It’s only 6 strokes of the keyboard but it makes an impact. Social media was abuzz last month with posts and tweets about incidences of sexual harassment and sexual assault that had happened to people in our country, locally and nationally. Women and men were posting revealing messages about their experiences of sexual assault at work, at school, and in their communities. This recent movement was in response to the national headlines about high-profile cases of sexual abuse and misconduct. So what was the point of this movement? And more importantly, did it work?
The point is simple: to raise awareness about how prevalent sexual assault and harassment is in our everyday lives and how it has become the norm in our culture. The victims who bravely shared their own experiences helped to contribute to the conversation about rape culture, respect and safety, and the magnitude of sexual violence in our country. And the stats back up just how prevalent it is. Over one third of women report experiencing unwanted sexual advances or unwanted verbal or physical harassment of a sexual nature at work. One in 4 women and 1 in 6 men report experiencing a sexual assault in their lifetime (NSVRC, 2015). The perpetrators of sexual misconduct aren’t just Hollywood executives and politicians either. Sexual offenders can be individuals in a victim’s everyday life. In 8 out of 10 rapes, the victim knew their perpetrator. And 34% of individuals who abuse a child are family members (NSVRC, 2015).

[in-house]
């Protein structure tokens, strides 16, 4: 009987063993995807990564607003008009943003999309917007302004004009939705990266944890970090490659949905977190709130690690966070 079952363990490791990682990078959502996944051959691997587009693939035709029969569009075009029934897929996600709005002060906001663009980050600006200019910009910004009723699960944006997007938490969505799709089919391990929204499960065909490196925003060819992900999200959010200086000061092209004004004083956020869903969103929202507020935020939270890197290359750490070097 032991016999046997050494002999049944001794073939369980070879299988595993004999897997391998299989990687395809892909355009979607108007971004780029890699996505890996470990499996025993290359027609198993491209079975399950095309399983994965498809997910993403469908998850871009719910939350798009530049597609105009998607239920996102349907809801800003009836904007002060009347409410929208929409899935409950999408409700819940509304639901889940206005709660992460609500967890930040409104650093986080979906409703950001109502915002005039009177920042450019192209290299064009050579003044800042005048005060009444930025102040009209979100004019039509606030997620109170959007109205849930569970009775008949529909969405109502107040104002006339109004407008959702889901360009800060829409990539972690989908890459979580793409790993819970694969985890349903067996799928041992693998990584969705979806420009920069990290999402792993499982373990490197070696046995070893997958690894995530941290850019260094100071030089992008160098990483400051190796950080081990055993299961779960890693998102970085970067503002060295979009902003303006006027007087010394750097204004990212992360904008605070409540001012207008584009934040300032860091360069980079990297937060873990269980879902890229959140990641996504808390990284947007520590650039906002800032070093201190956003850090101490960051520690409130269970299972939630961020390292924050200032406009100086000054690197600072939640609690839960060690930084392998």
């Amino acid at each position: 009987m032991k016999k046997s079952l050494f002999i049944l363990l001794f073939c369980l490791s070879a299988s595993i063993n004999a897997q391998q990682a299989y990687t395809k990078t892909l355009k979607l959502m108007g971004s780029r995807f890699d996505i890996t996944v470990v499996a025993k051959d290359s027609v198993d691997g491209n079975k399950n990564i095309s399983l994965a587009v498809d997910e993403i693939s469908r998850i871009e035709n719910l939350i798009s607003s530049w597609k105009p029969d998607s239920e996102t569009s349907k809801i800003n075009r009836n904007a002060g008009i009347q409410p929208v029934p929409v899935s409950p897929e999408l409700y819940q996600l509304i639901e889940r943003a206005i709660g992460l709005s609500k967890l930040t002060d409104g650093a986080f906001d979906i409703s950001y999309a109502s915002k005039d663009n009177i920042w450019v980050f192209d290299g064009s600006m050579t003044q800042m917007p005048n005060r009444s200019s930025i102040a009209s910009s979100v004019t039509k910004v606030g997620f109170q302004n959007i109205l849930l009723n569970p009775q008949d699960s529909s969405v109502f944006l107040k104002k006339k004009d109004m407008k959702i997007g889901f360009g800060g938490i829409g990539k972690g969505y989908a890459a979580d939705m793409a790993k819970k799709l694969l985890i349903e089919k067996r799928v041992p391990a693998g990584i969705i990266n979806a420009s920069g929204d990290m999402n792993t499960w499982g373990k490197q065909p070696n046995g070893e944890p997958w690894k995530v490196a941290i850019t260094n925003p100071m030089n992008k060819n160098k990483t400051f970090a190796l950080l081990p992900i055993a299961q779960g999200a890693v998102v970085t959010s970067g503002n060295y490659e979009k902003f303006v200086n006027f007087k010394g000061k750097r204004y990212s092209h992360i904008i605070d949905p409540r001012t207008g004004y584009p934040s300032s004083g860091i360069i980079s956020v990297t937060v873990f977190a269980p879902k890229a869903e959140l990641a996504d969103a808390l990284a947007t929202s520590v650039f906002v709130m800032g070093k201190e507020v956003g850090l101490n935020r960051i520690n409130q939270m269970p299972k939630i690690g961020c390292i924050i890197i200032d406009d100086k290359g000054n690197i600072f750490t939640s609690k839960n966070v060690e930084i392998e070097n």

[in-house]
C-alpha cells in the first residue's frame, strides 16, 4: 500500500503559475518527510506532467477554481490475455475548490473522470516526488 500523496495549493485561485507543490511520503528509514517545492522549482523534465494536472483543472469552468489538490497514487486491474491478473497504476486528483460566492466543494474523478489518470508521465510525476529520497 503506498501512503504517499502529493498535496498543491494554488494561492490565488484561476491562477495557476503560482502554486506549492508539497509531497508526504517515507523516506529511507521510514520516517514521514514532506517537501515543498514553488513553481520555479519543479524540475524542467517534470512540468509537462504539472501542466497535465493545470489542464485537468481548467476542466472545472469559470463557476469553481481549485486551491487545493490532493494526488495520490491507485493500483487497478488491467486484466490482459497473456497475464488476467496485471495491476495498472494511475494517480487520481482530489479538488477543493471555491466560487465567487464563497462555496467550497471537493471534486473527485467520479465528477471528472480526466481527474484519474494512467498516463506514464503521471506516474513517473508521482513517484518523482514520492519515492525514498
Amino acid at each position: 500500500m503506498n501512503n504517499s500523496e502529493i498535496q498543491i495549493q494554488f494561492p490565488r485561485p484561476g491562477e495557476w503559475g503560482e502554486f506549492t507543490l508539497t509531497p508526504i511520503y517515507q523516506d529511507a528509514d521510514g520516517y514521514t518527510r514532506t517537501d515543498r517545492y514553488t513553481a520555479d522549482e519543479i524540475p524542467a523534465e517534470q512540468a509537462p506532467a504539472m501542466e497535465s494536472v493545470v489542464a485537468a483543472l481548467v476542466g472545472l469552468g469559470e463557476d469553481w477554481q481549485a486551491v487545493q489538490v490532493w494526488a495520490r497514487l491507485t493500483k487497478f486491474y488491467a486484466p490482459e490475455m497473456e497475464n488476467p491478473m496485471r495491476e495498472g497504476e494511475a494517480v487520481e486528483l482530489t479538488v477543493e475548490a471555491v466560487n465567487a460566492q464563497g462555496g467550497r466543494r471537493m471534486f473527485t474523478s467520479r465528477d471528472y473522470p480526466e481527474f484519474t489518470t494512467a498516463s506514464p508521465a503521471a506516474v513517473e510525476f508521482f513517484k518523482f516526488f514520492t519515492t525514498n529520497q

Whether or not this movement worked is hard to measure. But what has happened is that the conversation has begun. More and more victims are feeling comfortable to come forward and share their stories in an effort to right the wrongs that have occurred. It’s important to remember, though, that for every story of sexual assault that has been shared, there were also victims who were not ready to share publically.
So what can you do? If you know someone who has been a victim of sexual harassment or assault, your response can be simple:
- Listen – Sometimes that’s all people want and need.
- Say “I’m sorry that happened to you” and “It’s not your fault” – You don’t need to make them feel better or try to fix it. It’s ok to simply acknowledge what has happened and begin to combat the self-blame that some victims experience.
- Don’t ask too many questions – Victims will share what they are ready to share, when they are ready to share it. By listening and acknowledging their experience, you are providing a safe place for them to tell what’s happening or what has happened.
- Encourage them to seek help – Some people need additional and professional support to deal with feelings surrounding their victimization. Provide referrals, offer to help make the call, or support them as they decide when it’s the right time for them.
For victims in Bucks County, NOVA provides free and confidential counseling and advocacy services. Victims, friends, and family members can call NOVA’s 24/7 hotline at 1-800-675-6900 to ask questions, raise concerns, or to seek services.
You are not alone. And we are here to listen.
Post written by: Kendal, Victim Advocate